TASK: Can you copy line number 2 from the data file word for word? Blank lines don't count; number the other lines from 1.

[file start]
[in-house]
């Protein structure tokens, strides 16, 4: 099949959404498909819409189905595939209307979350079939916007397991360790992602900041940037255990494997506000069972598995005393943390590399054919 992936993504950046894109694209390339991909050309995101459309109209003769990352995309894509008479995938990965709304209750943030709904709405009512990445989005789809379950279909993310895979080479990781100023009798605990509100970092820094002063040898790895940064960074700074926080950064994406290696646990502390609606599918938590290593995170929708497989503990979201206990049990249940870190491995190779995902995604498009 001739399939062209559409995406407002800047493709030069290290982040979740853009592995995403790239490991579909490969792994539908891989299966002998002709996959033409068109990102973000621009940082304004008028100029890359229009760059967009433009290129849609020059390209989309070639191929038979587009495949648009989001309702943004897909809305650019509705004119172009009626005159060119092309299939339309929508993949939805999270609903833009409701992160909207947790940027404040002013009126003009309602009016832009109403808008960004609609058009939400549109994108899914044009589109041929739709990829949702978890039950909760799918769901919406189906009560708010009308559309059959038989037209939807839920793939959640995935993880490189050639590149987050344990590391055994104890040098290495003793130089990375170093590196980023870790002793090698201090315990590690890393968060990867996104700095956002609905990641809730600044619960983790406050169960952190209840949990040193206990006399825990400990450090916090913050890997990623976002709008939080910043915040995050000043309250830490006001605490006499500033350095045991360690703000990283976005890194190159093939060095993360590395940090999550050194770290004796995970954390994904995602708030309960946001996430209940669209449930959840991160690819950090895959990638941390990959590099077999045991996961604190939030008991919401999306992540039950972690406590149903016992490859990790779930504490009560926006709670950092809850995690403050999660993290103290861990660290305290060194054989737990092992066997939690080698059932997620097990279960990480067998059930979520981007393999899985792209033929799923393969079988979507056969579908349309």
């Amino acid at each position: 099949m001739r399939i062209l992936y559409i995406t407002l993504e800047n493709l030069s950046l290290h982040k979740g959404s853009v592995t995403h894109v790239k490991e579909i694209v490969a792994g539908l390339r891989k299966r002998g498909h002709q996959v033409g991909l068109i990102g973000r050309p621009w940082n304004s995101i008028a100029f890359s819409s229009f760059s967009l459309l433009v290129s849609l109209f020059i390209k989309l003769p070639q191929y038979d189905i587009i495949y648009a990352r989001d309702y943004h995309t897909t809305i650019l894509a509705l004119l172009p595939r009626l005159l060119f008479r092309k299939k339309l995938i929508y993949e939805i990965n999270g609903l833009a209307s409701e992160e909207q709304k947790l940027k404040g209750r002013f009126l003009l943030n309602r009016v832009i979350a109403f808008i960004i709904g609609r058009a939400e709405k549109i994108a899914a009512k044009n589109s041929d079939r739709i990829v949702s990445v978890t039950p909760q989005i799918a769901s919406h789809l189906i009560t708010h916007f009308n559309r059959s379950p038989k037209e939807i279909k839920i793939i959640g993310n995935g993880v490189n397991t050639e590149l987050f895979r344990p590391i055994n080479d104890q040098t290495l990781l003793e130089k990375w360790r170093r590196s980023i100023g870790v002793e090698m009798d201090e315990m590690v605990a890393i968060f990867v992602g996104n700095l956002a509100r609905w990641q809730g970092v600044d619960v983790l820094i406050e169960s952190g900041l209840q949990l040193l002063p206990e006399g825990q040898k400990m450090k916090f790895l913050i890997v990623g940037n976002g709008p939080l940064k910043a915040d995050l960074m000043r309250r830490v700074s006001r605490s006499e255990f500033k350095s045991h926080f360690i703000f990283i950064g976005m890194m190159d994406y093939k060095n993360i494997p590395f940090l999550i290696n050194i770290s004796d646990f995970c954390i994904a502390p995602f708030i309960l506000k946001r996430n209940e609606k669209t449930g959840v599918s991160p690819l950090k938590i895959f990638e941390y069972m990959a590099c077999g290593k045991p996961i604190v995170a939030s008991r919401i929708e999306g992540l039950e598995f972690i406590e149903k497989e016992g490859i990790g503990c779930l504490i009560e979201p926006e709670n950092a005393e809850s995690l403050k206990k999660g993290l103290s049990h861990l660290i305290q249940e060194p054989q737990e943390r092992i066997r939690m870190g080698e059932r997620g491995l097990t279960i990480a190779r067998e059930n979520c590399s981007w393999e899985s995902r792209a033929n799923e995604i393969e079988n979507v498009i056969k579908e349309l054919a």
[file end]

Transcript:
């Protein structure tokens, strides 16, 4: 099949959404498909819409189905595939209307979350079939916007397991360790992602900041940037255990494997506000069972598995005393943390590399054919 992936993504950046894109694209390339991909050309995101459309109209003769990352995309894509008479995938990965709304209750943030709904709405009512990445989005789809379950279909993310895979080479990781100023009798605990509100970092820094002063040898790895940064960074700074926080950064994406290696646990502390609606599918938590290593995170929708497989503990979201206990049990249940870190491995190779995902995604498009 001739399939062209559409995406407002800047493709030069290290982040979740853009592995995403790239490991579909490969792994539908891989299966002998002709996959033409068109990102973000621009940082304004008028100029890359229009760059967009433009290129849609020059390209989309070639191929038979587009495949648009989001309702943004897909809305650019509705004119172009009626005159060119092309299939339309929508993949939805999270609903833009409701992160909207947790940027404040002013009126003009309602009016832009109403808008960004609609058009939400549109994108899914044009589109041929739709990829949702978890039950909760799918769901919406189906009560708010009308559309059959038989037209939807839920793939959640995935993880490189050639590149987050344990590391055994104890040098290495003793130089990375170093590196980023870790002793090698201090315990590690890393968060990867996104700095956002609905990641809730600044619960983790406050169960952190209840949990040193206990006399825990400990450090916090913050890997990623976002709008939080910043915040995050000043309250830490006001605490006499500033350095045991360690703000990283976005890194190159093939060095993360590395940090999550050194770290004796995970954390994904995602708030309960946001996430209940669209449930959840991160690819950090895959990638941390990959590099077999045991996961604190939030008991919401999306992540039950972690406590149903016992490859990790779930504490009560926006709670950092809850995690403050999660993290103290861990660290305290060194054989737990092992066997939690080698059932997620097990279960990480067998059930979520981007393999899985792209033929799923393969079988979507056969579908349309």